How Cells Change the Pace of Their Steps
This composite video of a Dictyostelium discoideum cell crawling on a elastic substrate shows the magnitude of the stresses as color contours.
San Diego, CA, August 3, 2007 -- Scientists at UC San Diego have discovered how cells of higher organisms change the speed at which they move, a basic biological discovery that may help researchers devise ways to prevent cancer cells from spreading throughout the body.
The discovery reported by the UCSD scientists in Proceedings of the National Academy of Sciences (PNAS) and published Aug. 3 on the journal’s Web site describes forces and energy exerted by the cells as they traveled across an elastic substrate. In videos recorded as the cells moved, each looked like an irregularly shaped water balloon attached firmly on two sticky sections while periodically protruding in the forward direction and withdrawing from the trailing end.
In humans and other mammals, cell motility is essential for many physiological processes such as tissue renewal and the function of the immune system. Cell motility also is an essential part of embryonic development as fetal cells undergo an orchestrated migration to form functioning tissues and organs. Poorly regulated cell motility during embryonic development may result in some neurological diseases and birth defects such as cleft palate of the mouth. UCSD’s new findings may eventually be used to better understand and possibly treat such conditions and suggest possible new cancer treatments aimed at inhibiting the metastatic spreading of some cancer tumors.
Cells of all higher, or eukaryotic, species move in response to external stimuli. This movement is made possible by a series of inter-related biochemical reactions, some of which remodel the internal skeleton and others that add and remove adhesion points at strategic positions on the outer membrane. Regardless of their size or shape, cells use what cell biologists call the cell motility cycle to take one step per cycle: first, the cell extends its leading margin over the substratum forming a pseudopod or “foot-like” extension; secondly, the tip of the pseudopod develops an adhesion point that attaches to the substratum; next, the cell uses the new point of anchorage to contract; and finally, the trailing adhesion point detaches and the rear part of the cell retracts forward. The process repeats every 1 to 4 minutes in Dictyostelium cells, but the period of the cycle and the length of each step can be shorter or longer in other types of eukaryotic cells.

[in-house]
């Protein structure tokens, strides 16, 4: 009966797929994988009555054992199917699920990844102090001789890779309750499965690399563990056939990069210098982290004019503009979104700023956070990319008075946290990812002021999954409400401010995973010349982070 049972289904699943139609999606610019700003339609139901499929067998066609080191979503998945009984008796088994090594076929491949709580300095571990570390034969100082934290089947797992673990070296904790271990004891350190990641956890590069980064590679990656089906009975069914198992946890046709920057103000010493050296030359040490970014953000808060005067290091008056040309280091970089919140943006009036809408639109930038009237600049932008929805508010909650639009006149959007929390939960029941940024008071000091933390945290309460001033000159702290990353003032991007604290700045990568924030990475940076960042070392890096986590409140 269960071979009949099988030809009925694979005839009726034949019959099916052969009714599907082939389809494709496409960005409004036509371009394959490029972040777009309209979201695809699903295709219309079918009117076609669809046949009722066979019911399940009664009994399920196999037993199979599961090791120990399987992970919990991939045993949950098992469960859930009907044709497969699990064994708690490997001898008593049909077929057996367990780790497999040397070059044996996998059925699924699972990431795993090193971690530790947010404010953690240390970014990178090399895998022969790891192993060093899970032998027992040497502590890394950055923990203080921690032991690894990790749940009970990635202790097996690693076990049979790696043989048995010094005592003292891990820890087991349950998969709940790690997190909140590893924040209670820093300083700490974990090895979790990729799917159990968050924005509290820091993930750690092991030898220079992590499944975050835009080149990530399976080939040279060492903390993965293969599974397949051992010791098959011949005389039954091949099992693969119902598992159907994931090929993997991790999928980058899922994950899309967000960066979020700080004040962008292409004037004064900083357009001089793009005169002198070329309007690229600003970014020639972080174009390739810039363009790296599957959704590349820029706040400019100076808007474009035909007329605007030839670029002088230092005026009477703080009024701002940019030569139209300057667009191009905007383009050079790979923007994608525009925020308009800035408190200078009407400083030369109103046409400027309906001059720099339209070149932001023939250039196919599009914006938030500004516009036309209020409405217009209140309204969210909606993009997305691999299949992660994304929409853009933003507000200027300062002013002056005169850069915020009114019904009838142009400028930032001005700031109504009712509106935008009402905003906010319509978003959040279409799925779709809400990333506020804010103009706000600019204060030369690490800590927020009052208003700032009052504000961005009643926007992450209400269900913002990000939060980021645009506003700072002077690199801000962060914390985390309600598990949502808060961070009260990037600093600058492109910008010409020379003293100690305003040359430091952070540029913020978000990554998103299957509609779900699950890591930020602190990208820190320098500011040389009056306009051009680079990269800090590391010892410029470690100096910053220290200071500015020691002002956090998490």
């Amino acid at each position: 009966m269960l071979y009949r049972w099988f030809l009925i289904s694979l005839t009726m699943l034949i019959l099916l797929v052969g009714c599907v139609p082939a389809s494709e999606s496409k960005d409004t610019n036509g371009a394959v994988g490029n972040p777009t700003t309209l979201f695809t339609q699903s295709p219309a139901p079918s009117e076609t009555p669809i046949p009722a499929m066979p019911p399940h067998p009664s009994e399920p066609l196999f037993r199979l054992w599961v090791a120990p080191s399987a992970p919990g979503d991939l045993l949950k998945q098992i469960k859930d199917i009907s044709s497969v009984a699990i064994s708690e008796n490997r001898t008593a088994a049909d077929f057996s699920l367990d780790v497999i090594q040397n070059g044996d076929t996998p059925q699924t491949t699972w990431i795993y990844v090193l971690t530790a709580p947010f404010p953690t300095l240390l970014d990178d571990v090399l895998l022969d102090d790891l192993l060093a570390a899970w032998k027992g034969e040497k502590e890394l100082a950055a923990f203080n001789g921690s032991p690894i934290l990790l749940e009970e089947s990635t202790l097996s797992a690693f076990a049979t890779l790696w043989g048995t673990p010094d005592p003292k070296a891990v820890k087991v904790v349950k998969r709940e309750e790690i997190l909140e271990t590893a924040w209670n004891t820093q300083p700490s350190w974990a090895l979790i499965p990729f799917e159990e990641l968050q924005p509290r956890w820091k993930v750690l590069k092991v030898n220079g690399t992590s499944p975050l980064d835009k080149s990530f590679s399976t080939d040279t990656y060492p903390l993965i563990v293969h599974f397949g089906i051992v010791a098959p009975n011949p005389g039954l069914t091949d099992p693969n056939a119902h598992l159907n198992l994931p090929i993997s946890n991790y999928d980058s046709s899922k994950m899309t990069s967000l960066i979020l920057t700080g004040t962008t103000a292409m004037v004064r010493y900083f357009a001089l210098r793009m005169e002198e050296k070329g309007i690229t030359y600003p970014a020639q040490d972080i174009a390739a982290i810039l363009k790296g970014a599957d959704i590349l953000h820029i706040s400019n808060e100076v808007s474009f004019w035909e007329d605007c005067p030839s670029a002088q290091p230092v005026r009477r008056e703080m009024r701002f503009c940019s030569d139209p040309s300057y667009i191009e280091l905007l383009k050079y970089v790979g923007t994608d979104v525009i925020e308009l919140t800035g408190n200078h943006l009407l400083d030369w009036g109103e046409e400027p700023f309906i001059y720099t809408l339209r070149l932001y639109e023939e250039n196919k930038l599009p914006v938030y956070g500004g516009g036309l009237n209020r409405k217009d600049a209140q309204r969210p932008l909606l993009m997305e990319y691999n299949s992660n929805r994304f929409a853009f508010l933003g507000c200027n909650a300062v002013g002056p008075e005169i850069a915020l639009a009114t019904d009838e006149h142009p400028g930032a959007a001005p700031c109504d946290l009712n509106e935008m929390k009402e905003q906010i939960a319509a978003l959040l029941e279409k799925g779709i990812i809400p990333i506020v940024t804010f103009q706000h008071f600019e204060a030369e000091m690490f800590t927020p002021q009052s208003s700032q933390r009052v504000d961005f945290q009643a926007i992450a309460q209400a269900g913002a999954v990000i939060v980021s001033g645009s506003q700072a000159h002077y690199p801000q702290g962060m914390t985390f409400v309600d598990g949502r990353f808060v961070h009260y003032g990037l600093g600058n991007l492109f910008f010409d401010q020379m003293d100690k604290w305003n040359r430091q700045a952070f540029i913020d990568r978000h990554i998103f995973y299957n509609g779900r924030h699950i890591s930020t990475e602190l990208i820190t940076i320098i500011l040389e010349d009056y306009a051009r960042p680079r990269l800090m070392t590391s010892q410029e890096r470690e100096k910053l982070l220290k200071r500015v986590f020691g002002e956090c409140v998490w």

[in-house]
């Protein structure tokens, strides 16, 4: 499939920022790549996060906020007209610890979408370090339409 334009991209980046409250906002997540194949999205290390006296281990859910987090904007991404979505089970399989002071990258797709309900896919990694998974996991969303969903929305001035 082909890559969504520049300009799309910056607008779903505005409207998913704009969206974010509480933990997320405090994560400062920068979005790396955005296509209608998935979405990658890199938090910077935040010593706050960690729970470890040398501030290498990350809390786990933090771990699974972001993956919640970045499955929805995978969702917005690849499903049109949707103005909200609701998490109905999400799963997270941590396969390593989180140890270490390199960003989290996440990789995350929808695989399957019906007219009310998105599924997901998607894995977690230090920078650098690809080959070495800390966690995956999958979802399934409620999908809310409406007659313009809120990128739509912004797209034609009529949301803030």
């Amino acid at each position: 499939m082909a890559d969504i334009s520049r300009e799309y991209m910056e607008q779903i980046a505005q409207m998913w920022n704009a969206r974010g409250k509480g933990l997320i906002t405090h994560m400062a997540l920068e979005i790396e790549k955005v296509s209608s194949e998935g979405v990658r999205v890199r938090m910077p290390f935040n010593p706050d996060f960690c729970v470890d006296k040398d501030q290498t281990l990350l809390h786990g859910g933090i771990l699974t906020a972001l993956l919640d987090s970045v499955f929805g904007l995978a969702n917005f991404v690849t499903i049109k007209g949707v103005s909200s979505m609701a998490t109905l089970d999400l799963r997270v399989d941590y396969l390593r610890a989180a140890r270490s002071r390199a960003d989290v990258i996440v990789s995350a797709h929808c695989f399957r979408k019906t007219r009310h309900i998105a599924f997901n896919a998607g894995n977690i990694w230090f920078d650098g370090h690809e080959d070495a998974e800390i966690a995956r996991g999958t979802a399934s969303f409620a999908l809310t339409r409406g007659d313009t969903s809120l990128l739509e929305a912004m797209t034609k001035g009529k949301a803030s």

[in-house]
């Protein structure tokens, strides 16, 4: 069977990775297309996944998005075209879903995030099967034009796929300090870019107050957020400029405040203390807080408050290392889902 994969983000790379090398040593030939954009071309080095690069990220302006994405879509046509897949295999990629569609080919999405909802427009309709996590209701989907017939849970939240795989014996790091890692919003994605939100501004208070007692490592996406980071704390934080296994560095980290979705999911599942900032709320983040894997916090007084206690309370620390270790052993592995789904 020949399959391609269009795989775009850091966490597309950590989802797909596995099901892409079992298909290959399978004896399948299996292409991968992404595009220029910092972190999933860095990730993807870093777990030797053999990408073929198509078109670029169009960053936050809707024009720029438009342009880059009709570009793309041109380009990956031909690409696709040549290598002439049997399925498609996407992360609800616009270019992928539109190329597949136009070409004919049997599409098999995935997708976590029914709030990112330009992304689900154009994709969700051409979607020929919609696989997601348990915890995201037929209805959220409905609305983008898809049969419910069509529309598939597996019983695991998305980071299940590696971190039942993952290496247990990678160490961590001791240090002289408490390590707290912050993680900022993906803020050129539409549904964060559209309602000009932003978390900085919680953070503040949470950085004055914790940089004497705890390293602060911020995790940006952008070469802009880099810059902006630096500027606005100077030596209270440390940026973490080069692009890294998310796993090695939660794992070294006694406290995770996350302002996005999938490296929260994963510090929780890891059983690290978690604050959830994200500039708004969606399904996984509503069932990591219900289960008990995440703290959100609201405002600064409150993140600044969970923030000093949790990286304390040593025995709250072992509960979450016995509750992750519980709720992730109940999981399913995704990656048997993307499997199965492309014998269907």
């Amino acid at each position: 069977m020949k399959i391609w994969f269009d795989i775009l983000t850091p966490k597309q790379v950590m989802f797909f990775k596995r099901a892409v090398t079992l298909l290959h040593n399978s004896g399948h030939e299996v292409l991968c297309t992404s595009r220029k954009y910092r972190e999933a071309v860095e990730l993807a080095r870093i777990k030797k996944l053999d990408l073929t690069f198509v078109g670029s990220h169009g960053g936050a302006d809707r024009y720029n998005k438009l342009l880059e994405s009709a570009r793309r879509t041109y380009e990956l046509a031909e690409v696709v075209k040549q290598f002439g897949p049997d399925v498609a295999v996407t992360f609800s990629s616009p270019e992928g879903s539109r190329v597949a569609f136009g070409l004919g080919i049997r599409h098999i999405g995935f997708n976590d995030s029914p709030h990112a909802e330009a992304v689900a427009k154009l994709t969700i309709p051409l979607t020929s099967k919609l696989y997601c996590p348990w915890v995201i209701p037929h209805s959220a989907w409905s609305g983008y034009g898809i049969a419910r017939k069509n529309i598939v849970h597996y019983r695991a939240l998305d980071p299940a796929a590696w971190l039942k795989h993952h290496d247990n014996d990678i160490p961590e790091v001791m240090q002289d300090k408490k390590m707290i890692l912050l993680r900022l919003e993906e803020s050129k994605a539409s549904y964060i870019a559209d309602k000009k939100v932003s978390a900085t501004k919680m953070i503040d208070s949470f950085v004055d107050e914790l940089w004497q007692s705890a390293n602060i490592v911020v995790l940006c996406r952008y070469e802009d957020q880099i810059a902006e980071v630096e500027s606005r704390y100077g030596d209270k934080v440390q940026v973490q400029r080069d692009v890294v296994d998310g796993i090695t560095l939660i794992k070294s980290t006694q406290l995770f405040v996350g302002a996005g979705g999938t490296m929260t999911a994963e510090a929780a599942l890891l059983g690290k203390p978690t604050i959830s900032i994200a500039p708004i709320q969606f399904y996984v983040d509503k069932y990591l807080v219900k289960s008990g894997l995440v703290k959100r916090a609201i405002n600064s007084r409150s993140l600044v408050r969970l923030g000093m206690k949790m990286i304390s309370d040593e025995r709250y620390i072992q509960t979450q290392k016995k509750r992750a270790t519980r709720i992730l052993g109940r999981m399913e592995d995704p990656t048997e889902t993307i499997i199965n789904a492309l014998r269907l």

The scientists discovered that the crawling speed of Dictyostelium is not controlled by the sticking strength of the adhesion points, but rather by the frequency of the cell’s motility cycle or how often they take a new step.
“For the first time, we’ve been able to make precise measurements of the repetitive nature of the forces and strain energies exerted by cells, and this has allowed us to better characterize the mechanics of the cell motility cycle,” said Juan C. Lasheras, a co-author of the study and a professor of mechanical and aerospace engineering at UCSD’s Jacobs School of Engineering.
A cell can assume a variety of shapes due to its internal “cytoskeleton,” a network of crisscrossed protein fibers that forms an internal skeleton in a cell. The cytoskeleton is also involved in cell motility through its attachments to discrete adhesion regions on the cell membrane. As the cell moves, individual fibers can elongate at one end and shorten at the other.
“What has been lacking in the field is the ability to effectively measure and quantify the mechanical forces that cells use to move,” said Richard Firtel, a professor of cell and developmental biology in UCSD’s Division of Biological Sciences who co-directed the motility study with Lasheras. “Our study not only makes a major advance in understanding this key concept in biology, but also provides new tools that will allow us to make even more significant advances in the future. By using a model experimental cell such as Dictyostelium, we are able to design mutant strains that will permit us to dissect each component of the cell movement cycle, thus allowing us to understand the function of each biochemical part and how the whole system works in concert.”
As the Dictyostelium cells moved on the elastic substrate the researchers measured strain forces of as much as 1,000 times greater than the weight of the cell. “These forces are truly amazing,” said Lasheras. “It’s comparable to a 200-pound athlete repeatedly lifting a 200,000-pound barbell. These Dictyostelium cells constantly maintain their cytoskeleton under this strong tension, although they periodically increase and decrease the strength as part of the motility cycle. The faster cells could repeat the cycle, the faster they moved.”
The UCSD researchers examined a mutant strain of Dictyostelium that lacked an important cell adhesion protein called Talin, and to their surprise found that cells without Talin moved nearly as fast as wild-type cells. The finding suggests that the rate at which a cell can tighten and relax its cytoskeleton is more important in controlling its speed than how firmly it attaches to the substrate.
“Different cell types in the body can move at different speeds in response to many different stimuli, and while our collaborative study didn’t look at these possibilities per se, we were able for the first time to correlate the mechanical forces related to chemical changes occurring within cells,” said Firtel. “This study will help us understand the basis of a number of human genetics diseases and developmental abnormalities.”
The co-authors include Firtel, Lasheras, Fulbright fellow Juan C. del Alamo, research scientist Ruedi Meili, Ph.D. candidate Baldomero Alonso-Latorre and postdoctoral fellows Javier Rodriguez-Rodriguez and Alberto Aliseda. The research was supported by a grant from the National Institutes of Health.